How does chapter 32 of "Great Expectations" further connect vegetation imagery with prison imagery?
Chapter 32 describes how Pip, having some time to kill before meeting Estella when she arrives in London, is given a tour of Newgate prison by Wemmick. This Chapter is interesting for a number of reasons, but chiefly because it shows Wemmick carrying out his official business as Jaggers' agent. He is clearly professionally detached from his business, and the use of the gardening imagery that runs through the passage underlines this. It is highly significant that after this tour, Pip is troubled by what happened in the marshes - his criminal assocations through Wemmick recall us to his former criminal associations and his own crime at the beginning of the story.
The vegetation imagery is a key feature of this passage:
It struck me that Wemmick walked among his plants. This was first put into my head by his seing a shoot that had come up in the night, and saying, "What, Captain Tom? Are you there? Ah, indeed?"
Thus reference is made to a new prisoner who has just been brought into prison, providing Wemmick and Jaggers with a new case. This is continued in the passage when Wemmick says farewell to a prisoner who has lost his case and now is to be hung:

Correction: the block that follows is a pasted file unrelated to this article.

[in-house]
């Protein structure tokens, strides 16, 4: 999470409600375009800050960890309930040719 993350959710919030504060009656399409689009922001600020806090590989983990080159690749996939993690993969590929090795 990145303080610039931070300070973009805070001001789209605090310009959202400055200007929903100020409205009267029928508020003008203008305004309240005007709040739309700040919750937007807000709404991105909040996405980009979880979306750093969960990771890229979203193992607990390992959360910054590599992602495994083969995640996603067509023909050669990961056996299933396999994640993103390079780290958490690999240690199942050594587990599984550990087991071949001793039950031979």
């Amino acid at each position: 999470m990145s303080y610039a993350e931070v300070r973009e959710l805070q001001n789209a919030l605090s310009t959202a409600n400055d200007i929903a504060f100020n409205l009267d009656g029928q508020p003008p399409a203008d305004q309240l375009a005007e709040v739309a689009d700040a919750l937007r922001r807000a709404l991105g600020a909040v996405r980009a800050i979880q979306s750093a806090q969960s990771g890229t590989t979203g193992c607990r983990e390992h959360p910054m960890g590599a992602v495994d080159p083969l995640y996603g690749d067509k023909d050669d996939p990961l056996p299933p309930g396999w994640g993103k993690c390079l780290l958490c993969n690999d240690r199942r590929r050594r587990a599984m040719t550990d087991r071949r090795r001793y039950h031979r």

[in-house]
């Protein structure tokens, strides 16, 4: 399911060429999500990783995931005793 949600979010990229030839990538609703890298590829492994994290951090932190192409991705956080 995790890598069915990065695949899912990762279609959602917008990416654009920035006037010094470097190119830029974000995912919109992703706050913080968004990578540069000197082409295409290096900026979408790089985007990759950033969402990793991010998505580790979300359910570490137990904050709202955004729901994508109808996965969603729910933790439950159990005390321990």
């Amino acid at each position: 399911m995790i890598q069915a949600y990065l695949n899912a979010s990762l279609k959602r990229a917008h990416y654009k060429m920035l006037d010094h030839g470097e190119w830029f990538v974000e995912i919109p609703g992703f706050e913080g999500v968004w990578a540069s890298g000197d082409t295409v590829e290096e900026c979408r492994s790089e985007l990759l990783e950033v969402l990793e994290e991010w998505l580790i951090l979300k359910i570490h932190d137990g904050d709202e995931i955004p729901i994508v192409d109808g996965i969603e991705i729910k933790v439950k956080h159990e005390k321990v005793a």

With that he looked back, and nodded at his dead plant, and then cast his eyes about him in walking out of the yard, as if he were considering what other pot would go best in its place.
This prisoner, having lost his case, is now a "dead plant" to Wemmick - nothing more can be got out of it. Such imagery highlights the self-serving nature of the business of Wemmick and Jaggers - they look for "plants" they can "nurture" and "grow" to get money out of. When the prisoners have lost their case, they "die" as plants in the sight of Wemmick and Jaggers, once all "portable property" has been extracted from them.